The Constant Friendship historical marker at the intersection of Box Hill South Parkway and Route 924 in Abingdon will remain in place along the highway, although it will have some neighbors in the form of commercial buildings, according to development plans expected to be approved by Harford County.
The marker, which describes the early settlement of the area during colonial days, is denoted with a vertical hash mark on the site plan for four commercial buildings, including a restaurant with a drive-through lane, car wash, auto repair shop and a multi-use retail center, that was presented to the county's Development Advisory Committee Wednesday morning.
Gerry Powell, of the Bel Air engineering firm Frederick Ward Associates, presented the site plan and a preliminary plan, which covers subdividing the 7.22-acre property into three lots, to the committee.
The Constant Friendship marker was not a topic of discussion during Wednesday's DAC hearing. Powell said after a community input meeting in June that the status of the marker was being investigated, "and it will be protected and/or it will be addressed if necessary."
The marker indicates that Col. Thomas White, "largest colonial landowner in this part of Maryland" at the time, acquired in 1761 the land that would become the Constant Friendship section of Abingdon.
About eight people attended the community meeting in June; they expressed little concern about the marker, but they did have concerns about greater traffic and having additional commercial development on a parcel that is near residential communities, as well as the sprawling Boulevard at Box Hill shopping center.
No one from the public attended Wednesday morning's DAC hearing. Members of the public can give comments during such hearings.
The developer, Box Hill South Commercial LLC, of Edgewood, is also listed as the property owner on the site plan. The site is zoned B3, or general business district.
Box Hill South Commercial, is affiliated with the Bob Ward Companies, the master developer of Boulevard at Box Hill.
Rich Zeller, who represents the State Highway Administration, said his agency is reviewing a traffic impact study submitted by the developer.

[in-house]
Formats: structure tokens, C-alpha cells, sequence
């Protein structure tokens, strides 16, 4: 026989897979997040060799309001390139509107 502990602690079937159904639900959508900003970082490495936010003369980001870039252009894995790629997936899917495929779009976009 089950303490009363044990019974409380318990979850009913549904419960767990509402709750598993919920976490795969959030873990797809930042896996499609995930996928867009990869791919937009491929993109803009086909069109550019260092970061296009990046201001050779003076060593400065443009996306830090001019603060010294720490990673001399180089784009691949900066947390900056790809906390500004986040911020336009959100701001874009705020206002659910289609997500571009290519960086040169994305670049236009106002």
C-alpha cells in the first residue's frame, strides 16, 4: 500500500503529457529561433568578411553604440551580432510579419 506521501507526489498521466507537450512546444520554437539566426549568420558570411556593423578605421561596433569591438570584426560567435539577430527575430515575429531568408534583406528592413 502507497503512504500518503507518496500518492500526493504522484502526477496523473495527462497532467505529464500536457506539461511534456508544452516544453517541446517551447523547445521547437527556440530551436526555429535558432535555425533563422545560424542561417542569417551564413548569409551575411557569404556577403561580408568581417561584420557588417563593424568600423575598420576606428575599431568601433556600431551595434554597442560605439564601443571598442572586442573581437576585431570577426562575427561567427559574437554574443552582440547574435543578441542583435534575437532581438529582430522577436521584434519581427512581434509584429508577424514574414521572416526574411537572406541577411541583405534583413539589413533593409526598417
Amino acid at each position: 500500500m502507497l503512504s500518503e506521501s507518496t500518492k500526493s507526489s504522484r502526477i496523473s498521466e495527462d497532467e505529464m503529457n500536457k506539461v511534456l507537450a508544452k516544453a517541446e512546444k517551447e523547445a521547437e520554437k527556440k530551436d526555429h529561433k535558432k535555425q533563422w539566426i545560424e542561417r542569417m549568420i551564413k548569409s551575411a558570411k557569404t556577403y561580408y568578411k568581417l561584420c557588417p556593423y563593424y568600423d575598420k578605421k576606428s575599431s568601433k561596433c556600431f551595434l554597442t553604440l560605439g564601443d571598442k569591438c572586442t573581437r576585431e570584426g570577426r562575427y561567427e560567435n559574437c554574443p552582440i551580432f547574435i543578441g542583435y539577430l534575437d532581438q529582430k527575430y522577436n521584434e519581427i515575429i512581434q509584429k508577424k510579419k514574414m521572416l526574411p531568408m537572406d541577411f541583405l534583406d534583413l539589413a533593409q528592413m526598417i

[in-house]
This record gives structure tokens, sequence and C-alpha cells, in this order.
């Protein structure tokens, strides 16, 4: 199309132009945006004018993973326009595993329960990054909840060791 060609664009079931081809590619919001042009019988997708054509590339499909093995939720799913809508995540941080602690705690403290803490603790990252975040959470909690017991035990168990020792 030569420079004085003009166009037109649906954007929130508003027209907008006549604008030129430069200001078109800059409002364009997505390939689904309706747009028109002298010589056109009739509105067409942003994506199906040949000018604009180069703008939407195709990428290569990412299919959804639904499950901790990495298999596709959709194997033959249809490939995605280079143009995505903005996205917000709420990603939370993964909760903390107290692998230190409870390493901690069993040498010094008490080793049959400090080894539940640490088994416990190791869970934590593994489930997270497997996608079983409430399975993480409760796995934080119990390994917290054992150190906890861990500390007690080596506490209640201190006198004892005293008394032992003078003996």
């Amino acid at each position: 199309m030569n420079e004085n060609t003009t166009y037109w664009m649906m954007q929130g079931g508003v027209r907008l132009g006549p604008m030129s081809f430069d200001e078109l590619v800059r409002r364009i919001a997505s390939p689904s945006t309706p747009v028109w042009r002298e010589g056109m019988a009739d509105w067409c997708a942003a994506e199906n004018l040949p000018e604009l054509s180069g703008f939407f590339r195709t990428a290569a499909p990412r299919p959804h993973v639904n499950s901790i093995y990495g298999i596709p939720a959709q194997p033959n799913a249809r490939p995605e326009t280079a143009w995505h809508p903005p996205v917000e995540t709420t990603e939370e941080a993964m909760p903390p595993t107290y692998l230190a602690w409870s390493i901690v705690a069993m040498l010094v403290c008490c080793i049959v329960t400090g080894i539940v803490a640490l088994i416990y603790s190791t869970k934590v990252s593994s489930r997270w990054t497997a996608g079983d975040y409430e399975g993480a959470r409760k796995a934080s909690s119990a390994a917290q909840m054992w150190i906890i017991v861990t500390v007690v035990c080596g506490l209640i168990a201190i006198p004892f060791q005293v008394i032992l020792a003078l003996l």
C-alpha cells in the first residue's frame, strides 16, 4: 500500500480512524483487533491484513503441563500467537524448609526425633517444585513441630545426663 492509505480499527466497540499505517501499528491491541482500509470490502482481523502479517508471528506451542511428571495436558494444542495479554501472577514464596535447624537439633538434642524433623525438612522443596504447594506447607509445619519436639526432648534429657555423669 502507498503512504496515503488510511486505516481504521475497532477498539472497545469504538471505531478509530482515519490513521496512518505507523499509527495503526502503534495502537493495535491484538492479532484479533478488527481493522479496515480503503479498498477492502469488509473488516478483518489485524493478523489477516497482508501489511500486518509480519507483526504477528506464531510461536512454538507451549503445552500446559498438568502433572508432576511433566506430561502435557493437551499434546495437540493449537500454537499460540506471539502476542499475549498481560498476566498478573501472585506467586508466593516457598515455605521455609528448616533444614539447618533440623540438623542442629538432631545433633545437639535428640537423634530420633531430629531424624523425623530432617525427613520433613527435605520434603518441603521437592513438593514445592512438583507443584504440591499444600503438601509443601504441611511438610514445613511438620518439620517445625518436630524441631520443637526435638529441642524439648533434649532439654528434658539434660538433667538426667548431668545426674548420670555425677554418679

The SHA does not object to the plan to subdivide the site, because "the existing right of way of Maryland [Route] 924 appears to be sufficient to accommodate future widening along this frontage," Zeller said.
With regard to the site plan, which lays out how the property will be developed, Zeller said the SHA "will defer specific comments" regarding improvements to Route 924, access to the site and any off-site highway improvements until the review of the study is completed.
Eric Vacek, of the Department of Planning and Zoning, said the county, which also reviews the traffic study, has requested revisions to the plans related to traffic.
The developers plan to create two "full-access" entry points to the site from Route 924, according to Alex Rawls, the planning department's transportation planner.
Rawls said later that county planners want the first access point, which is closest to Box Hill South Parkway, to be changed to allow only right-hand turns in and out, and the second point that is farther north can remain full access.
He said the developers should also revise their mitigation measures for a third access point from Box Hill South.
"We don't believe it's going to work, so we're asking them to re-look at it and see if they can come up with another form of mitigation," Rawls said.
Mike Rist, who represents the county's Department of Public Works on the committee, said sidewalks must be built along the edge of the site and connect with existing sidewalks to ensure commercial access.
Vacek said the site plan must show where vegetated buffers will be planted around the retail building and the restaurant, which would be 11,775 square feet and 1,723 square feet, respectively.
The car wash would be 10,433 square feet and the auto shop 8,882 square feet, according to the site plan.
The developer also has submitted plans to the planning department indicating how impacts on wooded areas of the property will be mitigated and how lighting for the commercial buildings will be controlled.
Vacek said lighting must be controlled "so the light intensity does not adversely affect the adjacent properties."